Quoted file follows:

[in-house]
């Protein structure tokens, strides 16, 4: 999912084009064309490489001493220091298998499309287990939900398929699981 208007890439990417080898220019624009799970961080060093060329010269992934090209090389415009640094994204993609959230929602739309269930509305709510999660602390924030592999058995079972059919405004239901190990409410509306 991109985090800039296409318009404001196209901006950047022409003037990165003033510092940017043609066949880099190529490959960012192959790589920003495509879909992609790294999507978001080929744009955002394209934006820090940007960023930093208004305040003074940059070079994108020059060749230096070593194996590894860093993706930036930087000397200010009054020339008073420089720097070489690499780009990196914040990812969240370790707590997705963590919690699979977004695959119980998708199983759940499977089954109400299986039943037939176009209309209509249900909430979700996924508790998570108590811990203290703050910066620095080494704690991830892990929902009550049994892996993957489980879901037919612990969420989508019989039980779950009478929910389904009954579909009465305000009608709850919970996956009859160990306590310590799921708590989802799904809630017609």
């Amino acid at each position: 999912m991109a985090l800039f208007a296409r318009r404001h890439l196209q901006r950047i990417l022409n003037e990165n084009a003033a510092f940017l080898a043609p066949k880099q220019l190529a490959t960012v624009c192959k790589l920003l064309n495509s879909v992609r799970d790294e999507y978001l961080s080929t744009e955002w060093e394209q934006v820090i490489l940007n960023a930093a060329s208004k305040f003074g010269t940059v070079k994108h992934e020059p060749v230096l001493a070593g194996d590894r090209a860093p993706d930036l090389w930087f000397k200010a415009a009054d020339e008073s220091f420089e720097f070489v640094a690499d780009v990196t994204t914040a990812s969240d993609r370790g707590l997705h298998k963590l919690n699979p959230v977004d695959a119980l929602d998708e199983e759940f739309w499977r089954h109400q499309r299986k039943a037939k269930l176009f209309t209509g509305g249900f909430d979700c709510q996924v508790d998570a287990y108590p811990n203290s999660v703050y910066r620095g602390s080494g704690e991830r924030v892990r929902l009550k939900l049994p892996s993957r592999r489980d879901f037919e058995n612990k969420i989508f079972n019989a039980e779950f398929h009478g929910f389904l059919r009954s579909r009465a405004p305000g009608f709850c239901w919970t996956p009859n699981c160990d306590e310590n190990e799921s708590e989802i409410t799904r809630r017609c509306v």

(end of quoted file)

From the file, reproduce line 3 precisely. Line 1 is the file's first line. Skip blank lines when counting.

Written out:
């Amino acid at each position: 999912m991109a985090l800039f208007a296409r318009r404001h890439l196209q901006r950047i990417l022409n003037e990165n084009a003033a510092f940017l080898a043609p066949k880099q220019l190529a490959t960012v624009c192959k790589l920003l064309n495509s879909v992609r799970d790294e999507y978001l961080s080929t744009e955002w060093e394209q934006v820090i490489l940007n960023a930093a060329s208004k305040f003074g010269t940059v070079k994108h992934e020059p060749v230096l001493a070593g194996d590894r090209a860093p993706d930036l090389w930087f000397k200010a415009a009054d020339e008073s220091f420089e720097f070489v640094a690499d780009v990196t994204t914040a990812s969240d993609r370790g707590l997705h298998k963590l919690n699979p959230v977004d695959a119980l929602d998708e199983e759940f739309w499977r089954h109400q499309r299986k039943a037939k269930l176009f209309t209509g509305g249900f909430d979700c709510q996924v508790d998570a287990y108590p811990n203290s999660v703050y910066r620095g602390s080494g704690e991830r924030v892990r929902l009550k939900l049994p892996s993957r592999r489980d879901f037919e058995n612990k969420i989508f079972n019989a039980e779950f398929h009478g929910f389904l059919r009954s579909r009465a405004p305000g009608f709850c239901w919970t996956p009859n699981c160990d306590e310590n190990e799921s708590e989802i409410t799904r809630r017609c509306v």